SOME OF THEM WON the game, some of them saved the game and others made for some very impressive eye candy.
Odell Beckham Jr., James Rodriguez, Richard Sherman and Aaron Harrison were among those who put their distinctive stamp on sports in 2014 with shots, catches and plays that nearly broke the Internet and led off all the highlight shows.
A quick review of some of the best plays of the year:
This one blew up almost within minutes of it happening. Giants receiver Odell Beckham Jr., who regularly practices the one-handed grab, made the catch of the year against the Cowboys. Quarterback Eli Manning threw a high pass down the right sideline and Beckham freed himself after tangling feet and arms with defensive back Brandon Carr. Beckham reached his right hand behind his head, grabbed the ball and cradled it into his stomach while falling to his back in the front corner of the end zone, as the yellow flag flew for the pass-interference call against Carr. Through it all, Beckham's left hand never touched the ball.
Before The Rant, there was The Tip. Richard Sherman's game-saving swataway from Michael Crabtree in the NFC Championship Game wrapped up Seattle's trip to the Super Bowl and came only moments before his rant in a postgame interview with Erin Andrews that drew more attention that his play on the field. With the Seahawks protecting a six-point lead with 32 seconds left and the Niners on their 18, Sherman got his bearings, left his feet, arched his left hand up and not only swatted Colin Kaepernick's pass away from Crabtree, but directed it to teammate Malcolm Smith, who is officially credited with the interception that sealed the game.
It only looked like a replay. In back-to-back games, Kentucky freshman Aaron Harrison spotted up from the behind the upper-left part of the three-point arc and drained a shot to win the game. The first one sent Harrison, his twin brother Andrew and the rest of Kentucky's fabulous freshmen to the Final Four. The second one provided the winning points against Wisconsin in the national semifinals. In the Sweet 16 game against Louisville, Harrison also made a key three from the left corner - the shot that gave Kentucky the lead for good with 39 seconds left in a 74-69 win. "He's not afraid to miss," said his coach, John Calipari, in explaining why he called the play for Harrison. And when the chips were down, Harrison didn't.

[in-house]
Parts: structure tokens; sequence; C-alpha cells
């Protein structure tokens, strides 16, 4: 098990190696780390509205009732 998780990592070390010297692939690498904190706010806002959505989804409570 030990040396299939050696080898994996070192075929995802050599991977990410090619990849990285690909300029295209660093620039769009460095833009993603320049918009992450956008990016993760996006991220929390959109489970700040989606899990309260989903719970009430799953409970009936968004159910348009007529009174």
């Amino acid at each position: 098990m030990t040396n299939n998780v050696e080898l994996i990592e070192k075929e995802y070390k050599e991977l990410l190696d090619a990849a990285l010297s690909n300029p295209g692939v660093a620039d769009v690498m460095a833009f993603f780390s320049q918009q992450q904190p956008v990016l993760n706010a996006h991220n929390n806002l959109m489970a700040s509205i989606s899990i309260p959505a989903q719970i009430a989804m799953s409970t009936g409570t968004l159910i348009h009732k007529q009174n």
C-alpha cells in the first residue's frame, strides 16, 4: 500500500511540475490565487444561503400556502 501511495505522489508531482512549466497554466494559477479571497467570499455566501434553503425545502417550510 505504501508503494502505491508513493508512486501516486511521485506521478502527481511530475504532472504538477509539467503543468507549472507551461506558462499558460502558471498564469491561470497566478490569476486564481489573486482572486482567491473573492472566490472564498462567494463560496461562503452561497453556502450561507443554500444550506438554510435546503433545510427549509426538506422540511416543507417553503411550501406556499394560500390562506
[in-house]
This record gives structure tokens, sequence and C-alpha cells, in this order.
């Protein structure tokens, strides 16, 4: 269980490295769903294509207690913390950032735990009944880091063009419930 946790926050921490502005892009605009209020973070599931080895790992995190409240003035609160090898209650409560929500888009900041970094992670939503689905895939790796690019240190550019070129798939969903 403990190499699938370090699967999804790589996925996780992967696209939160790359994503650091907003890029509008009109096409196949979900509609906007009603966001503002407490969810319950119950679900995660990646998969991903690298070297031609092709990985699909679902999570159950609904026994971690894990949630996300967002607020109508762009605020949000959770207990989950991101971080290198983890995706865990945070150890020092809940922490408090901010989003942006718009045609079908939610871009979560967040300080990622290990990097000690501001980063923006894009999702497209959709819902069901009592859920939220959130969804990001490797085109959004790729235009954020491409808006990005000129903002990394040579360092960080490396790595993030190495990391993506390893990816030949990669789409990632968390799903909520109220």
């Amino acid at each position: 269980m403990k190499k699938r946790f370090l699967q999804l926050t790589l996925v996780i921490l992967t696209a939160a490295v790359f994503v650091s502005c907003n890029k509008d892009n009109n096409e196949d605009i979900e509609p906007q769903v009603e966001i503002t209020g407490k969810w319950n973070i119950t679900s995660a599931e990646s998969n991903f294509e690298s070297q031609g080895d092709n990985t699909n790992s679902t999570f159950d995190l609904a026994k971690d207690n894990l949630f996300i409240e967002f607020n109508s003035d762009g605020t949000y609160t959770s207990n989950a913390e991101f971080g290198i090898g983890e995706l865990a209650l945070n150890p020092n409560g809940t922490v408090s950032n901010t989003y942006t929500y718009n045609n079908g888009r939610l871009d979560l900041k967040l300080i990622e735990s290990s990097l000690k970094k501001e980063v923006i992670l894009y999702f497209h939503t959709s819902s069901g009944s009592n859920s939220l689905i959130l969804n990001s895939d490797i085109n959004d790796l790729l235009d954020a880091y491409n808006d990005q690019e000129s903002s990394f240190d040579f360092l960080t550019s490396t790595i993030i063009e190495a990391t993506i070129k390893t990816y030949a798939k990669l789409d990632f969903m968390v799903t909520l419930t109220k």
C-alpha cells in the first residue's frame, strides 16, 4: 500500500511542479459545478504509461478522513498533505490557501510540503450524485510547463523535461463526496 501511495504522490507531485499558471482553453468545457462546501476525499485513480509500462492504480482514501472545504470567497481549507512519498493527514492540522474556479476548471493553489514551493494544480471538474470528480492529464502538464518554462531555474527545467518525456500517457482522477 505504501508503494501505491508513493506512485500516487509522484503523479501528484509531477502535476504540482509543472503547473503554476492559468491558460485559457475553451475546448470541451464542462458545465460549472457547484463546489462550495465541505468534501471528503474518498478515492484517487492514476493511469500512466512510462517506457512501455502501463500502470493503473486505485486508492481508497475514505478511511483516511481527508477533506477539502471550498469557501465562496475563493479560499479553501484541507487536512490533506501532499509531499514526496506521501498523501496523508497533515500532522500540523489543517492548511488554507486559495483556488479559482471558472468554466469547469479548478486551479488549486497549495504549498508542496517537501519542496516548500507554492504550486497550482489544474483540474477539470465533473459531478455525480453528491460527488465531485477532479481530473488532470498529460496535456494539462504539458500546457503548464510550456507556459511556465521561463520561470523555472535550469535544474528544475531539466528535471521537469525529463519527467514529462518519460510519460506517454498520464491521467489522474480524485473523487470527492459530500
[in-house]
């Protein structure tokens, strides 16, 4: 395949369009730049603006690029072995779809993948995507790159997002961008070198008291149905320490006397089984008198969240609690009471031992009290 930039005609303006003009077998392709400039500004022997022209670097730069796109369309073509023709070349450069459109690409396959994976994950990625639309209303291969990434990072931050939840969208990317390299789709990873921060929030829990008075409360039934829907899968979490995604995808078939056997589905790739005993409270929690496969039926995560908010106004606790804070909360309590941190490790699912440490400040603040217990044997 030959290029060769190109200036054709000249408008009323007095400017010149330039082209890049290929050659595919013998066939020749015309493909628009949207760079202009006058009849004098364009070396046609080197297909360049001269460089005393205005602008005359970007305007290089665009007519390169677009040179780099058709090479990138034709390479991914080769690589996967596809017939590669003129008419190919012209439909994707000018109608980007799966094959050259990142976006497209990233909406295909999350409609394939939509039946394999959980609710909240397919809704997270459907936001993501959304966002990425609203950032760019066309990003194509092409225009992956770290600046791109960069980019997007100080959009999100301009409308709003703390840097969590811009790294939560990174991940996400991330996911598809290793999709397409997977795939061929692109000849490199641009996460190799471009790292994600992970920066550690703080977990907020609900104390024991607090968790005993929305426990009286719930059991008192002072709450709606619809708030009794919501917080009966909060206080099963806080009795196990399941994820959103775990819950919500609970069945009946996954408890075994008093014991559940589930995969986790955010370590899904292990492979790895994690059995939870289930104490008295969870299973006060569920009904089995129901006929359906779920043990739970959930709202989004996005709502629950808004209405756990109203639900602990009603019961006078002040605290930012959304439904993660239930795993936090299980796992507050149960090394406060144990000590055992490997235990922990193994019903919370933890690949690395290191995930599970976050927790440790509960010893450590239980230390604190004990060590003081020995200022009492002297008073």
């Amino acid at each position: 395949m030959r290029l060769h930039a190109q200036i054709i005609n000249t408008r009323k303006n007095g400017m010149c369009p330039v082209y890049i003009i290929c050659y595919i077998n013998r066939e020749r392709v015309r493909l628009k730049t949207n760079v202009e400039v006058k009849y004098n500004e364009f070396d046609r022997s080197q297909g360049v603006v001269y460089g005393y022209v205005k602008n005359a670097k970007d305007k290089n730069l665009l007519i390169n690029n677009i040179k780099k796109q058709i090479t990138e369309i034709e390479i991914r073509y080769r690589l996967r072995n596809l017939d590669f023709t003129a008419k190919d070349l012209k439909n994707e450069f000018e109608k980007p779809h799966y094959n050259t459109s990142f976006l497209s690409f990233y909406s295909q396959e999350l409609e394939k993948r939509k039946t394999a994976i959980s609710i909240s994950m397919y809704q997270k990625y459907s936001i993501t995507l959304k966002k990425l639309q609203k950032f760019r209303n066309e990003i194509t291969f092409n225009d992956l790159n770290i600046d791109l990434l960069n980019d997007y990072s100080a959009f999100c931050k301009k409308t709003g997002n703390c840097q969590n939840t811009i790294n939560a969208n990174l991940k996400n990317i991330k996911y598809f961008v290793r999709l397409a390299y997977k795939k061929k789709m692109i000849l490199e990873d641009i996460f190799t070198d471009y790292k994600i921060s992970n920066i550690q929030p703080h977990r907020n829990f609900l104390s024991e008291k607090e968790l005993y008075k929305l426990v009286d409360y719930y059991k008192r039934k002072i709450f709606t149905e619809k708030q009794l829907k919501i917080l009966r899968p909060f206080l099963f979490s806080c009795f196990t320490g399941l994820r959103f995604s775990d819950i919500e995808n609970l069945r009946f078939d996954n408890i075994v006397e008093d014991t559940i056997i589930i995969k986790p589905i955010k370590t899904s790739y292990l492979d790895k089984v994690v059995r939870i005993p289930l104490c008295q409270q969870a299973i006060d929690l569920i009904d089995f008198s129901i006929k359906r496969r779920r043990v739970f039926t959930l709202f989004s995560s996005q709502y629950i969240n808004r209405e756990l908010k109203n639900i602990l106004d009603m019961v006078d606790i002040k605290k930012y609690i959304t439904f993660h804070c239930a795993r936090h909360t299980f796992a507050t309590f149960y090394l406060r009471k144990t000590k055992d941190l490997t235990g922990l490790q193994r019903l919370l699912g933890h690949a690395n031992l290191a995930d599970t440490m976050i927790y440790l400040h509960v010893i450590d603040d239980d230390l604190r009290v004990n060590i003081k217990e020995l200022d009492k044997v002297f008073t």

The prettiest goal at the World Cup? No question, it was scored by Colombia's James Rodriguez. About midway through the first half of the round-of-16 game against Uruguay, Rodriguez stood with his back to the goal a few steps outside the penalty area. He received the ball, chested it to himself, then, took three baby steps to turn 90 degrees before kicking the ball out of midair, leftfooted, for a goal that grazed the underside of the crossbar. And then, as Jeremy Wilson of
put it, "An initial moment of stunned silence soon gave way to audible gasps from both sets of supporters inside the Maracana."
Pro tennis players are so athletic, the between-the-legs shots barely register anymore. But how about a backhand while sitting down? Eugenie Bouchard pulled it off at a clay court tournament in Estoril, losing her footing and falling flat on her back, but still getting the next shot back after her opponent hit it right back to her. She scrambled to her feet and ended up winning the point.
The AL MVP overran a screaming line drive to center by Kendrys Morales. No problem. He stopped. Jumped as high as he could, then reached behind his head for a one-handed, no-look grab.
American snowboarder Sage Kotsenburg got points for degree of difficulty and originality, winning the first Olympic gold medal in slopestyle with a trick he had never tried before. On a sparkling day in the Russian Caucasus, he closed his run by helicoptering off the final jump of the course, grabbing his board and flexing it behind his back while spinning for 4 1/2 revolutions. Stuck the landing. Then, in true snowboarder fashion, admitted he had never really, well, practiced the trick before. "Never ever tried it in my life," he said.